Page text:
April 18, 2019

Author: chen shanshan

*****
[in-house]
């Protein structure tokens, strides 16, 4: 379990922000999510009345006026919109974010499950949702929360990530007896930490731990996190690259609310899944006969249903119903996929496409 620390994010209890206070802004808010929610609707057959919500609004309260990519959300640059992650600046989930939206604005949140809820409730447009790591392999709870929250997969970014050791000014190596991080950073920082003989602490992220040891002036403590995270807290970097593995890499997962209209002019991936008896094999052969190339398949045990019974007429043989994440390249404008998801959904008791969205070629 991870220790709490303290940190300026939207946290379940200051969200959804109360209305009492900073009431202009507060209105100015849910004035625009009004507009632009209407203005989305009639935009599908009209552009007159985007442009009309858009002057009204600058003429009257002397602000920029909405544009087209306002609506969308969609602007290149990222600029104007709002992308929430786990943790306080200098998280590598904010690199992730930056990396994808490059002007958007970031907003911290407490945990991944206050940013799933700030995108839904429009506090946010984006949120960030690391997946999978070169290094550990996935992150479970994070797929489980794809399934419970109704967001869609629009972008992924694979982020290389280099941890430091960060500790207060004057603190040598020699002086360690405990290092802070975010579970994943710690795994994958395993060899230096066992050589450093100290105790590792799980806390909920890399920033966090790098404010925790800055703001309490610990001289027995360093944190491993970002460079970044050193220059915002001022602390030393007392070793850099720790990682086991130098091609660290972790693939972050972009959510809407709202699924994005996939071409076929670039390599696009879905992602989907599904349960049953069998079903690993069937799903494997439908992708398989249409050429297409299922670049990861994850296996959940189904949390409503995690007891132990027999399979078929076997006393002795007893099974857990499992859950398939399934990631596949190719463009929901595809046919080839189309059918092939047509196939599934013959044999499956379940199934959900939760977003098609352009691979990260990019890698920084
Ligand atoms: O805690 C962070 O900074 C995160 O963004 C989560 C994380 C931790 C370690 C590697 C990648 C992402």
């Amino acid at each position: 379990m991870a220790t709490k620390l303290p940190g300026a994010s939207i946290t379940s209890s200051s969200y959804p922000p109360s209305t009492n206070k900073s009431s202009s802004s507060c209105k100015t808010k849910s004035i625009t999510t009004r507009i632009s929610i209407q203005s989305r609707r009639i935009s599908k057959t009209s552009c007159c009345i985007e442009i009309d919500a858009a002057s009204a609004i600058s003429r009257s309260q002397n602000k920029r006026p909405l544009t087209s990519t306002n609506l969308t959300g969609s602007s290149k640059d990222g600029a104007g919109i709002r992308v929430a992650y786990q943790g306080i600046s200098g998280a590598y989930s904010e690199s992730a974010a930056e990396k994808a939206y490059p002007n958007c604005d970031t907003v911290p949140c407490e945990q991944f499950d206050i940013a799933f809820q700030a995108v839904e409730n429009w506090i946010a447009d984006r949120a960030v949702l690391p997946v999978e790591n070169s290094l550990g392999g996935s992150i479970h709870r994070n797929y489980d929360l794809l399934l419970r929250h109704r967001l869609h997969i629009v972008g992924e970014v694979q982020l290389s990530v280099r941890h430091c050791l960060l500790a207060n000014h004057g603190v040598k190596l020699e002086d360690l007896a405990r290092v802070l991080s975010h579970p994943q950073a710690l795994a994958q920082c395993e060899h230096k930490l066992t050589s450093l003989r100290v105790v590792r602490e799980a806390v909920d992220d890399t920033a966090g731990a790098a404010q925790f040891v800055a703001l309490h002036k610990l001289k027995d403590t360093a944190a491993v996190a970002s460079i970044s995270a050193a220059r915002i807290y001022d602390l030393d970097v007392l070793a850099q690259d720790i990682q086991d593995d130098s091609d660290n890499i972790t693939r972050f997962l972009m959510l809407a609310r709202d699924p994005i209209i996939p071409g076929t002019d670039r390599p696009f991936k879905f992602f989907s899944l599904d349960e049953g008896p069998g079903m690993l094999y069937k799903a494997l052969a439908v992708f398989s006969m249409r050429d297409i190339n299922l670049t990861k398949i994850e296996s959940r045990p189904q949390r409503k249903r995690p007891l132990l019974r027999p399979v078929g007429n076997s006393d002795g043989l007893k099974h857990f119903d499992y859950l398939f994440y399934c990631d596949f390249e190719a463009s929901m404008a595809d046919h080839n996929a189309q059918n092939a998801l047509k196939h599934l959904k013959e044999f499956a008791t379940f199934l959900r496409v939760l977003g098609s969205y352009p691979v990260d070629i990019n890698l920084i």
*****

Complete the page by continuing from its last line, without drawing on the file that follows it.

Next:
Recent studies have found that TLRs can bind to some endogenous molecules (ie, endogenous ligands) produced by the body itself. Immunological adjuvants enhance anti-tumor immunity, and their molecular and cellular mechanisms further clarify that TLRs also play an important role. Since tumors can produce endogenous ligands that can be recognized by TLRs during their development, TLRs may play a role in tumor immune surveillance.     Molecular overview   Toll-like receptors (TLRs) are an important class of protein molecules involved in non-specific immunity (innate immunity) and a bridge between non-specific immunity and specific immunity. TLR is a single transmembrane non-catalytic protein that recognizes molecules with conserved structures derived from microorganisms. When microorganisms break through the physical barriers of the body, such as skin, mucous membranes, etc., TLRs can recognize them and activate the body to produce immune cell responses.   Discovery history As early as the 19th century, when people learned about the concept of microbial pathogenesis, they thought that there should be such molecules in multicellular organisms that recognize microbial-specific molecules and thus identify invading microorganisms. As early as more than 100 years ago, people began to look for such molecules. Richard Pfeiffe, a disciple of the famous German bacteriologist Koch, coined the term "endotoxin" to refer to a component of Gram-negative bacteria that causes fever and shock in animals. It was later discovered that this substance is a lipopolysaccharide (LPS) produced by most Gram-negative bacteria. It has also been found that other molecules, such as bacterial lipopeptides, flagellin, unmethylated DNA, etc., can elicit a protective response from the host, but if such a response persists for too long or is too strong, it can cause harm. Therefore, people logically assume that there must be receptors for such molecules in the body, and they can give the body an alarm of infection. However, people have not found such receptors after many years.   In 1980, Nusslein-Volhard et al. discovered a gene in the development of Drosophila embryos that determines the dorsal ventral differentiation of Drosophila, and named it the Toll gene. In 1988, Hashimoto et al. found that the Toll gene encodes a transmembrane protein and clarifies the structure of the Toll protein. In 1991, Gay et al. found that Toll protein is structurally homologous to the interleukin-1 receptor (IL-1R), a natural immune function molecule in mammals: the cytoplasmic parts of the two are similar. This first reminded people that Toll may be related to immunity. In 1994, Nomura et al first reported Toll-like receptors in humans. However, Toll's immunological function was not elucidated at the time, so it is still believed that Toll-like receptors are involved in mammalian development. However, two years later, in 1996, Jules A. Hoffmann and his colleagues discovered that Toll plays an important role in the immunity of Drosophila to fungal infections, thus establishing the immunological significance of Toll.In the second year, Charles Janeway and Ruslan Medzhitov demonstrated that a Toll-like receptor (later named TLR4) can activate genes involved in adaptive immunity. Bruce A. Beutle later discovered that TLR4 was able to detect the presence of LPS. Later, they found that mice did not respond to LPS if they lost their function by mutating TLR4 in mice. Later, scientists used gene targeting to study the loss of function of various other TLRs. As a result, it is believed that each TLR can recognize a different class of molecules.   Since then, people have not only revealed the immunological significance of Toll-like receptors, but also the mystery that people searched for more than 100 years ago.   Receptor structure   All Toll-like receptor homologous molecules are type I transmembrane proteins, which can be divided into three parts: extracellular region, cytoplasmic region and transmembrane region. The extracellular domain of the Toll-like receptor mainly functions to recognize the receptor and bind to other co-receptors to form a receptor complex. The cytoplasmic domain of the Toll-like receptor is highly homologous to the cytoplasmic domain of IL-1R family members (IL-1R-mediated signaling systems and mechanisms similar to Drosophila), a region known as the Toll-IL-1 receptor structure. Domain (Toll-IL-1 receptor domain, TIR domain). TIR has a homophilic interaction whereby a downstream TIR-containing signaling molecule is recruited to form a signal complex. However, the extracellular portions of the two are not related. The TLR extracellular domain has 17 to 31 leucine-rich repeats (LRRs), and both contain three extracellular domain accessory proteins, MD- 1. MD-2 and RP105 are involved in the recognition of disease-associated molecular patterns (PAMP); while IL-1R is an Ig-like structure. In mammals, some cytoplasmic proteins also have TIR domains, such as two signaling proteins. , MyD88 and TIR domain-containing adaptor protein (TIRAP), both play a role in TIR signaling.   Receptor classification   Currently, there are 11 members of the human TLRs family that have been found in mammals and humans. Among them, TLR2, TLR4, TLR5 and TLR9 are well understood. The human TLRs family gene localization is set (TLR1, 2, 3, 6, 10) chromosome 4, chromosome 9 (TLR4), chromosome 1 (TLR5), chromosome 3 (TLR9), chromosome x (TLR7) ,8). According to the distribution characteristics of TLRs, they can be divided into ubiquitous (TLR1), restricted (TLR2, TLR4, TLR5) and specific (TLR3). Human TLRs receptors can be divided into five subfamilies, namely TLR2, TLR3, TLR4, TLR5 and TLR9, depending on the location, gene structure and amino acid sequence of the chromosome. TLR2 subfamily has TLR1, TLR2, TLR6 and TLR10; TLR9 subfamily has TLR7, TLR8 and TLR9; TLR3, TLR4 and TLR5 each form a subfamily.   Receptor distribution editing There are more than 20 kinds of cells distributed by TLRs. Muzio M et al. found that TLR1 can be expressed in human leukocytes, including TLR1, polymorphonuclear cells, T, B lymphocytes and NK cells. In cells, TLR2, TLR4, and TLR5 are expressed only on myeloid cells (such as monocyte macrophages), while TLR3 is specifically expressed in dendritic cells (DC).     About us We provide a wide range of high quality normal human and animal cells, cell culture medium and reagents, FISH probes, tissue arrays, microorganisms and equipment. In addition, we also offer series of related services including cell services, biosample services and histology services for the researcher to make their project better and faster. Here are some products:CAV1,CCNB1,CD180,CD46,etc.